RESENE Spanish White:
“It’s such a clever colour,’ says leading Melbourne interior designer Adelaide Bragg. “It’s fresh yet has depth. We halve it, quarter it, double it. I’ve just painted my entire house in it with some grass weave wallpaper to add some pop. Other good whites she recommends include Resene include Blanc, Parchment and Fossil.
TAUBMANS WHITE ALPACA:
is one of the best whites around says leading designer Darryl Gordon.
DULUX WHITE SATIN:
Is another hot white according to leading Melbourne architect Rob Mills who recently used it throughout pukka Sydney yoga outfit, One Hot Yoga.
5 THINGS TO KNOW BEFORE YOU PAINT A ROOM WHITE:
Given that spaces, lighting, moods, and personal preferences all vary, there are many factors to be considered—and also many right answers.
1. Size up what’s in the room
Before selecting a paint shade, size up the palette of everything that will be in the space. Are the colours cool or warm? If they’re warm, you’ll want to lean toward whites with warm-coloured undertones (pink, orange, red, yellow). If they’re cool, consider cool-inflected whites (with undertones of blue, purple, or green). What if the furnishings are neutral? If neutral, go with a warmer white. If there is a lot of colour, a cooler white.
2. Your furnishings will affect your perception of any paint
Sometimes getting a ‘warm’ white doesn’t actually come from the paint, it comes from the entire assembly of the space.
3. Assess the lighting
Because colour is a phenomenon of light, the amount of natural and artificial light in the room impacts the tone of the walls. A pure white looks best with a lot of natural light. With less natural light, the white can have a base with more of a pigment.
Note that geography affects light as well.
In New York, the light tends to be grey and warm. This means the best white is sympathetic to a warm grey. Ideally, it would have warm grey as the undertone.” However, in Sydney, the same colour may like it has an orange cast because the light in Sydney has pure blue filtering through it. The blue in the light will make the warm grey paint look pink.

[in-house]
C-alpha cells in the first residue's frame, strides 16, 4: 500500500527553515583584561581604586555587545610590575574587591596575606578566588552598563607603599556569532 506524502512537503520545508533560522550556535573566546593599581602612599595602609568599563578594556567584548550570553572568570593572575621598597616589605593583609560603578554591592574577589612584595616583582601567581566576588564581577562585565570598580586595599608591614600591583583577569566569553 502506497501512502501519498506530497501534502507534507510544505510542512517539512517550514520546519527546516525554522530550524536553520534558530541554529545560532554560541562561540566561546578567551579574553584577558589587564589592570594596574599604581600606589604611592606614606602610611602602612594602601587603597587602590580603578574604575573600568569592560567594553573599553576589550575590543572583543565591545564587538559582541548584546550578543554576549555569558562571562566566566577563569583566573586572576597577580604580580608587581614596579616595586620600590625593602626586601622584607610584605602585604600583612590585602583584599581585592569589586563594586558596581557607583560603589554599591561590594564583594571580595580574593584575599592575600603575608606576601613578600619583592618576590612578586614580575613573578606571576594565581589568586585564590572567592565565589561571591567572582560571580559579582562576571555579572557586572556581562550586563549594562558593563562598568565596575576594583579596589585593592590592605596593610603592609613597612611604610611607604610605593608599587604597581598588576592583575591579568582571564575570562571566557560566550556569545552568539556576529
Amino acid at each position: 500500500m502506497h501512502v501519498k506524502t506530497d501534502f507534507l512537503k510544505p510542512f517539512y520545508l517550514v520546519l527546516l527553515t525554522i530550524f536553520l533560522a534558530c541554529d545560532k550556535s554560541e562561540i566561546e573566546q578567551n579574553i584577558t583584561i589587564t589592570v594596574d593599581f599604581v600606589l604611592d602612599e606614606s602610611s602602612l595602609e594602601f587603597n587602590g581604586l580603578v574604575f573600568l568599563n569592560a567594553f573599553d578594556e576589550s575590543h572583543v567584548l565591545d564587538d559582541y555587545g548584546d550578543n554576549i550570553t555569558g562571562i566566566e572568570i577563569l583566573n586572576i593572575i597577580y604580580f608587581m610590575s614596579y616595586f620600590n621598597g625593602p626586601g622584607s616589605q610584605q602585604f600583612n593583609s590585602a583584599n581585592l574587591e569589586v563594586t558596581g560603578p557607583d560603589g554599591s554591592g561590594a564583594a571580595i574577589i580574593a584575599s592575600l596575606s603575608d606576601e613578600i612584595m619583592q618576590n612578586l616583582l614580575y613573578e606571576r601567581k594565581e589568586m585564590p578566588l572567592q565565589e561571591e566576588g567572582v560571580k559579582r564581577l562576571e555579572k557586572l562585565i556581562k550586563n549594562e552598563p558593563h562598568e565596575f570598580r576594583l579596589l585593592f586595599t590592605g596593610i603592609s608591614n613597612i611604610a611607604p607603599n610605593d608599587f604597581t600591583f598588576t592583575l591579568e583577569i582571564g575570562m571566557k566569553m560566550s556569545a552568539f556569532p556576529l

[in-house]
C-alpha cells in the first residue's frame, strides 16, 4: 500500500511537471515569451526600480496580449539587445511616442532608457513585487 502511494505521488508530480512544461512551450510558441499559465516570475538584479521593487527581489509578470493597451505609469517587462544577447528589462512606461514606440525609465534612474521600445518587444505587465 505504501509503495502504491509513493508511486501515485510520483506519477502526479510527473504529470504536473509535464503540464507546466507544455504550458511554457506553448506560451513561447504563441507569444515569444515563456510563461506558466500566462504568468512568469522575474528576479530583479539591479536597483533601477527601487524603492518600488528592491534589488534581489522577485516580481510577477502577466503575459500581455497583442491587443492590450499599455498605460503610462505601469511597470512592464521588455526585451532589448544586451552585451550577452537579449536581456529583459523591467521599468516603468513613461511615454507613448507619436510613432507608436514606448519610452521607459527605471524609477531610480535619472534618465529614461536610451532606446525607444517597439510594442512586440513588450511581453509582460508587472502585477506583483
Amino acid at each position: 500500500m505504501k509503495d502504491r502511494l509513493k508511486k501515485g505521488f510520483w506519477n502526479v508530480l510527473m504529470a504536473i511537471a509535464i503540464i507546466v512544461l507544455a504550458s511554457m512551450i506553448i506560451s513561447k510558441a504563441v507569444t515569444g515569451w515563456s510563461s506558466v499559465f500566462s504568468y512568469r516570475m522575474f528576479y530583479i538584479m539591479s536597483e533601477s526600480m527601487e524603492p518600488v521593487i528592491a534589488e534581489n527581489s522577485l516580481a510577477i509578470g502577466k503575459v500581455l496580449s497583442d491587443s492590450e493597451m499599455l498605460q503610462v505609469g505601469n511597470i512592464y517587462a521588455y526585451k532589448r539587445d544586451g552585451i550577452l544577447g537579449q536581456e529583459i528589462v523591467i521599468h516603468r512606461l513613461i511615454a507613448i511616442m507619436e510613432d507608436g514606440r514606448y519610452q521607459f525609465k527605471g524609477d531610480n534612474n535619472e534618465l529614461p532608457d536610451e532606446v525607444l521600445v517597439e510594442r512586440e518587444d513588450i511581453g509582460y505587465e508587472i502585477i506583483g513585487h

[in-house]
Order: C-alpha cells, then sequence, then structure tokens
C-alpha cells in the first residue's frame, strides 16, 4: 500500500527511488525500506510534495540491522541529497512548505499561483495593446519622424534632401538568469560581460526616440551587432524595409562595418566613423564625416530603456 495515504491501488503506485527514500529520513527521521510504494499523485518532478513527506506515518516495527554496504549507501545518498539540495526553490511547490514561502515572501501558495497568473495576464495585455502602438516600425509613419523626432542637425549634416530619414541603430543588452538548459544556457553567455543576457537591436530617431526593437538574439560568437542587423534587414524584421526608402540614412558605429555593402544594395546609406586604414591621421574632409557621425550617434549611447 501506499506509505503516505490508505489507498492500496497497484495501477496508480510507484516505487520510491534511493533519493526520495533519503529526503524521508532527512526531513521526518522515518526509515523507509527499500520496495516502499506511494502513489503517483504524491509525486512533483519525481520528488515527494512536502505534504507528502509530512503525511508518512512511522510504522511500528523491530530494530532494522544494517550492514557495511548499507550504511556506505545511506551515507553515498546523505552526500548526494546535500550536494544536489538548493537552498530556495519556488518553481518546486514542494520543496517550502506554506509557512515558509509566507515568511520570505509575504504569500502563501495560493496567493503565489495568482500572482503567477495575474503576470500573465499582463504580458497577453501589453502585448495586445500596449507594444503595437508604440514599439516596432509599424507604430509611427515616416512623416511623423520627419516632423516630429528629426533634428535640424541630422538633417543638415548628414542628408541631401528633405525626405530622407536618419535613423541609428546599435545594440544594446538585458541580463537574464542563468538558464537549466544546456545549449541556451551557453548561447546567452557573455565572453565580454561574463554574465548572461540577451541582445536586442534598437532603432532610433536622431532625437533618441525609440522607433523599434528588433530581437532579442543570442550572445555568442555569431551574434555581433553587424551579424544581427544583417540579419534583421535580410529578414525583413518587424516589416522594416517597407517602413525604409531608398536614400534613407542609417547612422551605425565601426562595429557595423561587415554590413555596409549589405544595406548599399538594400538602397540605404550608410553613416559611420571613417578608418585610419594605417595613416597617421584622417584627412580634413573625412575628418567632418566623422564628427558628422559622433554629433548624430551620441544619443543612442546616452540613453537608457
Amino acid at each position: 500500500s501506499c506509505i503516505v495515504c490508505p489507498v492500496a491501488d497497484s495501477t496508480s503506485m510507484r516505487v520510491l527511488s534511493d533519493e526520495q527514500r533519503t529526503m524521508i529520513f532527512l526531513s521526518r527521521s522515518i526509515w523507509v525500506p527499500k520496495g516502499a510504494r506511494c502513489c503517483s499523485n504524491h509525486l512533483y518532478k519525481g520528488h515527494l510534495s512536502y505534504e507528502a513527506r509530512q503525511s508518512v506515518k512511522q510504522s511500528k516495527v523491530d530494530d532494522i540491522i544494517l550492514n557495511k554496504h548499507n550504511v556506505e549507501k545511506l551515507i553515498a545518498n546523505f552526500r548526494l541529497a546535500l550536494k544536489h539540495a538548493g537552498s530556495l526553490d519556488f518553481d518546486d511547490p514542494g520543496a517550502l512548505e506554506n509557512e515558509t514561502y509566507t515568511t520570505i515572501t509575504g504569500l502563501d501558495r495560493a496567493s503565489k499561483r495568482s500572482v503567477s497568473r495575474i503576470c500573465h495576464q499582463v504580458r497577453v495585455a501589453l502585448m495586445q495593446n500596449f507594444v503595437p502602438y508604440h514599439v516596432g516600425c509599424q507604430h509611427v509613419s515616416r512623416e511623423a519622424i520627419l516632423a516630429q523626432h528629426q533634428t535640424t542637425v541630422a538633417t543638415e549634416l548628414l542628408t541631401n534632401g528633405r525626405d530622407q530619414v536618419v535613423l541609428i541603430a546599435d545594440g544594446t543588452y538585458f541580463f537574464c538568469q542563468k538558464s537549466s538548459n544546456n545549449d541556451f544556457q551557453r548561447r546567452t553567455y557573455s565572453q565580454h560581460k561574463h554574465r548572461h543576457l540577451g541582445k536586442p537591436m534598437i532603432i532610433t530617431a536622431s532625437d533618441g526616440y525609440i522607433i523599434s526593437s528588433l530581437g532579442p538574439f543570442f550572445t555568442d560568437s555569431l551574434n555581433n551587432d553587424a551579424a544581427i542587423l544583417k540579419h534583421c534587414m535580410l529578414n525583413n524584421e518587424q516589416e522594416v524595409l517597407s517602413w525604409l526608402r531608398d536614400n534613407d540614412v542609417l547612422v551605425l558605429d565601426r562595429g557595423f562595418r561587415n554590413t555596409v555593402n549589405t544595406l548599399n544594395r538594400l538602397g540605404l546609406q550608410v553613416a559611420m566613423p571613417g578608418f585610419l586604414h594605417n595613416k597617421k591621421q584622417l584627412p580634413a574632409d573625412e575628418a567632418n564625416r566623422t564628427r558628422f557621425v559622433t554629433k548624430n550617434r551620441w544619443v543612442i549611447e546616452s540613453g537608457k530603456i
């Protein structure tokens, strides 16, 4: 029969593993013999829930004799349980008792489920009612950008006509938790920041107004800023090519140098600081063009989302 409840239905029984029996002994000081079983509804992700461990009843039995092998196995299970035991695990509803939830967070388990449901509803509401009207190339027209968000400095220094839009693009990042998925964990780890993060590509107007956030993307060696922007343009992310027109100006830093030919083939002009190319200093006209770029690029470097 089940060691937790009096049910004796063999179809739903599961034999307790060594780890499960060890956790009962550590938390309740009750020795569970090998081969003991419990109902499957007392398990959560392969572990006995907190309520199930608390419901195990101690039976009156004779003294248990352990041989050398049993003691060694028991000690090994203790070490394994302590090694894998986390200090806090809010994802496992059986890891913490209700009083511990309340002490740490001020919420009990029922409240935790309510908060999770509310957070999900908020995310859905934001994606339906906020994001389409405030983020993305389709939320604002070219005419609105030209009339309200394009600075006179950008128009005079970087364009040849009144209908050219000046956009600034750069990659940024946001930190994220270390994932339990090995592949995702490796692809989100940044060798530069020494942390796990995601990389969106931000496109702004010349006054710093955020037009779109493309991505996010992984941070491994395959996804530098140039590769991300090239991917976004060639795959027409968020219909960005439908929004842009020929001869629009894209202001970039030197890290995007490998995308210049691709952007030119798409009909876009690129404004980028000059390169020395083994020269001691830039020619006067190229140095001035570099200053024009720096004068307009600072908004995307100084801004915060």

4. Choose several whites you like
Take what you’ve learned about the furnishings and light in your room and choose a few whites. When selecting, consider these tips from the pros- A pure white reads more modern than one with some colour in the mix and the best whites aren’t really white at all. In most cases, bright white needs some tempering with colour and finally if struggling, err on the side of a neutral white, in between what you can clearly read as “warm” and “cool.”
5. Put your favourite shades to the test
Our designers insist that paint should be tested at home. A white that seemed warm on a smaller paint chip may suddenly look too pink or sallow. Or a white that looked crisp and modern may feel way too cold in a larger application. However, our designers were divided on whether to paint a sample directly on the wall or use a movable swatch: Why paint on the wall? Colours shift from ceiling to wall, wall to wall, room to room. It is all about direction of exposure, proximity to windows, and artificial light. If you’re working with a designer or contractor, he says, make sure that these tests are required as part of your contract, and even specify how many.